Today’s Post by Joe Farace
Hail Mary shot: “That’s when the photographer holds the camera high over his or her head, sometimes to ‘see’ over the heads and shoulders of a crowd, sometimes just for the hell of it, in hopes that the subject of the picture is, in fact, in the frame and recorded on film or pixels.”—Frank Van Riper
OK, riddle me this. When was the last time you saw an Edsel Woodie Station Wagon? Never? Me too.
Edsel is an automobile marque that was planned, developed and manufactured by the Ford Motor Company from 1958–1960. The Bermuda Woodie was only produced and sold in 1958. Like the Edsel Villager and Roundup station wagons, the Bermuda was built on a 116-inch wheelbase shared with Ford’s other station wagons, along with its core body stampings. The total Bermuda station wagon output was 2,235 units of which 1,456 were six-passenger models that had a base price of $3,155 and 779 were nine-passenger versions priced at $3,212. This made the nine-passenger Bermuda the rarest 1958 Edsel model.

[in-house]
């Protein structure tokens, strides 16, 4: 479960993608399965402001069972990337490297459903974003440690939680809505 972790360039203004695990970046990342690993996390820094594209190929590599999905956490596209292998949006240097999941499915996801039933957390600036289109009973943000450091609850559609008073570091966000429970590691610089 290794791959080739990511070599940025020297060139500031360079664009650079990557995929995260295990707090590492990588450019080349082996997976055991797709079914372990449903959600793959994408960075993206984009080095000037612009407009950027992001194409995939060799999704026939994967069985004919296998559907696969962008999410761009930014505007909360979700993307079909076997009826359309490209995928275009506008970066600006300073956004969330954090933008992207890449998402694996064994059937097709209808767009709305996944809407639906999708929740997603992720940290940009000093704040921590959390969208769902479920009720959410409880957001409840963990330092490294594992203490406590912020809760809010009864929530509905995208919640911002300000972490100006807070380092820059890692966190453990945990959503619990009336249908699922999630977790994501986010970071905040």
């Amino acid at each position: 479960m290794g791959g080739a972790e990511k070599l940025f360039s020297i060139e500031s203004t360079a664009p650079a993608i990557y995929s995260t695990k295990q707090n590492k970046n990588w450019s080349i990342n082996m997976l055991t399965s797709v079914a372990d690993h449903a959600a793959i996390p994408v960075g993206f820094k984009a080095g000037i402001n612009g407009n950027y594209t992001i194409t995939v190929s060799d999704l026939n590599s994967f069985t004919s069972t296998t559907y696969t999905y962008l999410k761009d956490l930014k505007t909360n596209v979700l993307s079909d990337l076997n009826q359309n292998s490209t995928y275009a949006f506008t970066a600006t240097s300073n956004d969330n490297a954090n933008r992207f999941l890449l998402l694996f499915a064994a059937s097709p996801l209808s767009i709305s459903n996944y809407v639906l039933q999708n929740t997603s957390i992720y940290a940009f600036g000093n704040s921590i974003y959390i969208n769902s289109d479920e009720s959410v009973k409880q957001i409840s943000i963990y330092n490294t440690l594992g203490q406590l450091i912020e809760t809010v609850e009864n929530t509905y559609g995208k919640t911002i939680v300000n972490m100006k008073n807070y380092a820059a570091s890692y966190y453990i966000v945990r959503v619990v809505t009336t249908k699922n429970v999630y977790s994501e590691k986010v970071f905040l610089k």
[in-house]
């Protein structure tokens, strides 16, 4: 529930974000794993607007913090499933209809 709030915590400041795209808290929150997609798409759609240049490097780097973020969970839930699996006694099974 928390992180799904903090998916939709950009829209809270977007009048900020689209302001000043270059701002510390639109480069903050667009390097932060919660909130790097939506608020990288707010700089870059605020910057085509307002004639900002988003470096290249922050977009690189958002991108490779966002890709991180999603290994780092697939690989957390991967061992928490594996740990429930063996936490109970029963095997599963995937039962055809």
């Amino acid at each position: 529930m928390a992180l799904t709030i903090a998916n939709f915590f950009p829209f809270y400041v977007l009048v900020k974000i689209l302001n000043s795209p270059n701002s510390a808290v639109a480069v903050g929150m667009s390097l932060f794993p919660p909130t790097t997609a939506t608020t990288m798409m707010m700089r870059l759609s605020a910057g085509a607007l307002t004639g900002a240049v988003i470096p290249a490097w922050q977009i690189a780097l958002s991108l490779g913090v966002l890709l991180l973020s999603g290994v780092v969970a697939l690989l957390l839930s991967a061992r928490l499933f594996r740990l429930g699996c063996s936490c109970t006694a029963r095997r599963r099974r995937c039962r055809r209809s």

The Hail Mary technique is especially useful at crowded car shows, like The First Saturday show where I photographed this Edsel Bermuda. To get high angle Hail Mary shots in the past I would hold the camera over my head and make a guess at where it was pointing, then I made a lot of shots chimping until I got something close to what I wanted. Instead of guessing, the Olympus E-M5 Mark I that I used for this shot has a tilting screen that lets me hold the camera over my head and I could see exactly what I was getting. An Olympus 14-42mm f/3.5-5.6 II R lens (at 14mm) was used along with an Program mode exposure of 1/320 sec at f/7.1 and ISO 320. The final image was tweaked in Vivenza.